Sen. Richard Blumenthal, D-Conn., brought Christine Blasey Ford to tears when he praised her courage at coming forward with her account of a sexual attack by Supreme Court nominee Brett Kavanaugh more than 30 years ago.
At a rally in Southaven, Miss., President Donald Trump went from disparaging Ford to denouncing Blumenthal.
Trump dubbed Blumenthal "Da Nang Richard," a reference to a battleground in the Vietnam War.
"This guy lied about his service," Trump said Oct. 2.
Trump went on to embellish his attack on Blumenthal’s credibility, adding a couple of invented details that we rated False in a companion fact-check.
But here, we focus on whether Blumenthal ever misled about his military service.
By his own admission, he did.
As Blumenthal was running for U.S. Senate in 2010, the New York Times reported that on a couple of occasions, he had talked inaccurately about his Vietnam years.
Blumenthal enlisted in the Marine Corps Reserves in 1970. Until then, five deferments had kept him out of the war. Getting a coveted slot in the reserves reduced the chance of battlefield deployment. Blumenthal went through basic training and served six years in the Washington, D.C area and Connecticut.
As Connecticut’s Attorney General, Blumenthal regularly attended Memorial Day parades and other events that recognized soldiers and veterans. The New York Times wrote May 17, 2010, that in 2003, Blumenthal had spoken at a rally supporting troops overseas. The newspaper reported that Blumenthal said, "When we returned, we saw nothing like this." That was a comparison with soldiers who came back from Vietnam.
Blumenthal repeated a similar line at a 2007 Memorial Day parade in Milford, Conn. And at a 2008 ceremony for veterans and senior citizens, Blumenthal said, "We have learned something important since the days that I served in Vietnam."
At the same event, he first said he served "during the Vietnam era." It was later in his remarks that he spoke of actually being there.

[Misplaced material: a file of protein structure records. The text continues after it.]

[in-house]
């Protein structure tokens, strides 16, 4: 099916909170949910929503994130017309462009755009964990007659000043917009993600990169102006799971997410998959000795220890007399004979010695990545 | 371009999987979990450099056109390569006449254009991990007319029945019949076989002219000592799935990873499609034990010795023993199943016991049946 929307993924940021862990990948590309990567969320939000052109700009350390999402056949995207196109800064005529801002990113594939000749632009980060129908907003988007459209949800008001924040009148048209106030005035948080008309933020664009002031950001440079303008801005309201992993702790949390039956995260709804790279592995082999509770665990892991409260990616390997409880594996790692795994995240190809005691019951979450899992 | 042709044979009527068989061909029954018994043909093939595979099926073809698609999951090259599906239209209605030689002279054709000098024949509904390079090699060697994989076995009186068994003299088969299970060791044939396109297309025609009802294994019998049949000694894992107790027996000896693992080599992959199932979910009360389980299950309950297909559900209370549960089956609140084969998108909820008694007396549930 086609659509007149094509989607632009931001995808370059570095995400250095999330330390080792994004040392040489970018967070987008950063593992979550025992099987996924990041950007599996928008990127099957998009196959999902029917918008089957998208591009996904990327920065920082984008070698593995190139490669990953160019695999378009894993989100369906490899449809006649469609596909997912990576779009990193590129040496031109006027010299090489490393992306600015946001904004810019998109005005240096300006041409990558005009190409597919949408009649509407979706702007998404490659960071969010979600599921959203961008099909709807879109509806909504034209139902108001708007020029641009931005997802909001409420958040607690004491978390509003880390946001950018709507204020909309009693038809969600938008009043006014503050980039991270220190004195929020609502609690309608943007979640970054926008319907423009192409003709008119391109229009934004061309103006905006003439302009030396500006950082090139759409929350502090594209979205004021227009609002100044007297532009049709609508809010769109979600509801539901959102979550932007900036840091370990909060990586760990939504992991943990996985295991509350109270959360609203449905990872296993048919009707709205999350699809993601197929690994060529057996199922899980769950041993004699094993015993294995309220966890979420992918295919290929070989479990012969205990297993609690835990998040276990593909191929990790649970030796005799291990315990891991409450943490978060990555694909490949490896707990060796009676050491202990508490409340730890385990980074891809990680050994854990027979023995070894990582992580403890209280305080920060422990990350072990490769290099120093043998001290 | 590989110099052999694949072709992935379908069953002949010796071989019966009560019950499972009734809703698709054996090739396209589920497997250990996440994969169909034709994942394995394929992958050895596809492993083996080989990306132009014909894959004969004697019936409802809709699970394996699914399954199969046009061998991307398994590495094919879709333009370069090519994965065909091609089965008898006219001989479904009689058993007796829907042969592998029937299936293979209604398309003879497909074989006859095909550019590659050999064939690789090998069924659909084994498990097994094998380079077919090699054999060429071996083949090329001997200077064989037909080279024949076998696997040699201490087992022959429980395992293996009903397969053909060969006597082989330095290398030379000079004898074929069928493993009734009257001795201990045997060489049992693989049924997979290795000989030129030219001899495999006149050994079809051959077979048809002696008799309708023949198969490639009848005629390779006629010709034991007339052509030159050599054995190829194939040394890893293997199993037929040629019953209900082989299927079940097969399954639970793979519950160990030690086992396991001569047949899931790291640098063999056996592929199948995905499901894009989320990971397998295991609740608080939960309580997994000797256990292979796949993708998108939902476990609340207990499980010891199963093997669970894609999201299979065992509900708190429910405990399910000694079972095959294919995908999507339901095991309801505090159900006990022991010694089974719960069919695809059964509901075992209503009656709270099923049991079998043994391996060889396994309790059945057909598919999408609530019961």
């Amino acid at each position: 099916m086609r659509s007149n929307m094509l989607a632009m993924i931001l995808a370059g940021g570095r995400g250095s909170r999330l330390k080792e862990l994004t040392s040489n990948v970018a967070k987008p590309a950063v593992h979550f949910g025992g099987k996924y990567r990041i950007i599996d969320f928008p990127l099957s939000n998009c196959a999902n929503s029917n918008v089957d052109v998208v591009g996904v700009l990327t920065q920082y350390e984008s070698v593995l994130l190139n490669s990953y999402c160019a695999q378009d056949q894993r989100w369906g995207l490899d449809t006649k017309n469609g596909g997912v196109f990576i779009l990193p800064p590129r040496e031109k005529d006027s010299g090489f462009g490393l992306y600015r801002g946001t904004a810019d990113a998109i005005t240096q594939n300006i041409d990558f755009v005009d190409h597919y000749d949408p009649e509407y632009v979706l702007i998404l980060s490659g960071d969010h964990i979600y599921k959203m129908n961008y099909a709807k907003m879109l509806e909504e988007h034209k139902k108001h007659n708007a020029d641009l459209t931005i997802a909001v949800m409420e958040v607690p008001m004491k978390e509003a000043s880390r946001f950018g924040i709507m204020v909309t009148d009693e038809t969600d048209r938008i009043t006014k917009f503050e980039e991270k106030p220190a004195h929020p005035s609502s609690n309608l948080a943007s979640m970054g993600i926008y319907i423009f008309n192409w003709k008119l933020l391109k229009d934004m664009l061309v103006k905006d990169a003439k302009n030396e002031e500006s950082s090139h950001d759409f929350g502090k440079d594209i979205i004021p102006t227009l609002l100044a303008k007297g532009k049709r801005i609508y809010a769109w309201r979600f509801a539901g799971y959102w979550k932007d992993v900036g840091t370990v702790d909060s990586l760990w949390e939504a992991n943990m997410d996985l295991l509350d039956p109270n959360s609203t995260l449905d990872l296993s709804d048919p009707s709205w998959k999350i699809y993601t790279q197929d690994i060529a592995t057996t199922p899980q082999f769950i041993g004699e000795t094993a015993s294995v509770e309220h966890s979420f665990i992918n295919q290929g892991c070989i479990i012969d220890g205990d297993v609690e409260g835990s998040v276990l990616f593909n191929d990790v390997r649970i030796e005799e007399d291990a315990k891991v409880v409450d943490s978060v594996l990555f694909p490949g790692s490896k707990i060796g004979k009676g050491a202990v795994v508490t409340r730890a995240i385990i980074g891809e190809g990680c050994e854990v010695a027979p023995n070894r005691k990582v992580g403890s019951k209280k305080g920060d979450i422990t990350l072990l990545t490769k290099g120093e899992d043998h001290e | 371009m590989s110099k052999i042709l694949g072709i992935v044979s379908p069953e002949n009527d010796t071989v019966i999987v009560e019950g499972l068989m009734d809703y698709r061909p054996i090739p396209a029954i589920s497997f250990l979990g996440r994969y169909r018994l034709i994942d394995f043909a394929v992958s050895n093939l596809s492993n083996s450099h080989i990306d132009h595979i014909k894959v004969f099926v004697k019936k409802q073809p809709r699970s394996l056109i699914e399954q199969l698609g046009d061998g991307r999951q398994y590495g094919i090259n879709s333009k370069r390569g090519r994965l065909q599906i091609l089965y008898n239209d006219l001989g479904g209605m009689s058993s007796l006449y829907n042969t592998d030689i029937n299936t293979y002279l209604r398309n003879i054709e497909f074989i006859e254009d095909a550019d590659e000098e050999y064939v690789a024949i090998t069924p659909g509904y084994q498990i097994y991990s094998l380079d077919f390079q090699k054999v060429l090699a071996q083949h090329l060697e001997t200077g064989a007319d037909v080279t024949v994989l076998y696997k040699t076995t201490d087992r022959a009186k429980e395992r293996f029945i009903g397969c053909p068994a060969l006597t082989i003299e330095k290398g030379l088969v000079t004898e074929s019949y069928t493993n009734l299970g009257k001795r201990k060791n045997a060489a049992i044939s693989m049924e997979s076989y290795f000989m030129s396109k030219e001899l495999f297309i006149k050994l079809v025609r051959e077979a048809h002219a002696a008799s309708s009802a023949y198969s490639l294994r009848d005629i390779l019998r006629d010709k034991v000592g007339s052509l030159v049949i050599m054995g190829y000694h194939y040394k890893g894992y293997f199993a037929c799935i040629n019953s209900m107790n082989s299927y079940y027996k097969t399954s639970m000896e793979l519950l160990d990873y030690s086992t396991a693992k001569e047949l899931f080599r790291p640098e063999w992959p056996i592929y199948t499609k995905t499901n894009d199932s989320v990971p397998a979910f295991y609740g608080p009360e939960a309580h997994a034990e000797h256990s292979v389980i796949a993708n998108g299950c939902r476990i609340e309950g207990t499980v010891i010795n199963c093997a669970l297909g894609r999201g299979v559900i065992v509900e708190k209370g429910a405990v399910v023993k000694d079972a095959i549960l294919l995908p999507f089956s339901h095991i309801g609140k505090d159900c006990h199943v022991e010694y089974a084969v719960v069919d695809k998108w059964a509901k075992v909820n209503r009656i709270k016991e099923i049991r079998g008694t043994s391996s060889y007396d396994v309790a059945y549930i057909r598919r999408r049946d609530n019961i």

So, at three public events, Blumenthal clearly placed himself in Vietnam. But at other times, his words reflected his actual resume.
During a televised candidate forum March 1, 2010, two months before the New York Times article, Blumenthal distinguished between serving "during" and "in" the war.
"Although I did not serve in Vietnam, I have seen first-hand the effects of military action," he said.
Over the years, newspapers described his military service in different ways.
In 2003, the Connecticut Post referred to Blumenthal as "a former Marine sergeant who served in Vietnam." The paper repeated that in a 2008 article, but in 2009, called him "a Marine sergeant during the Vietnam era." The New Haven Register wrote in 2007 of him as, "Attorney General Richard Blumenthal, who served with the Marines in Vietnam."
At the time, Blumenthal did not correct any of those descriptions.
A day after the New York Times story, Blumenthal held a news conference in West Hartford, Conn.
"I routinely describe my pride at having served in the United States Marine Corps Reserves during the Vietnam era," Blumenthal said, flanked by veterans. "On a few occasions, I have misspoken about my service. And I regret that, and I take full responsibility."
Blumenthal released a statement about a week later saying, "I have made mistakes and I am sorry."
Trump said Blumenthal lied about serving in Vietnam. On at least three occasions, Blumenthal did say things that placed him actually in Vietnam. At other times, he was more careful, saying he served "during" the war. And while running for senator, he specifically said he had not served in Vietnam.
But at the end of the day, Blumenthal agreed that he had "misspoken."
We rate this claim Mostly True.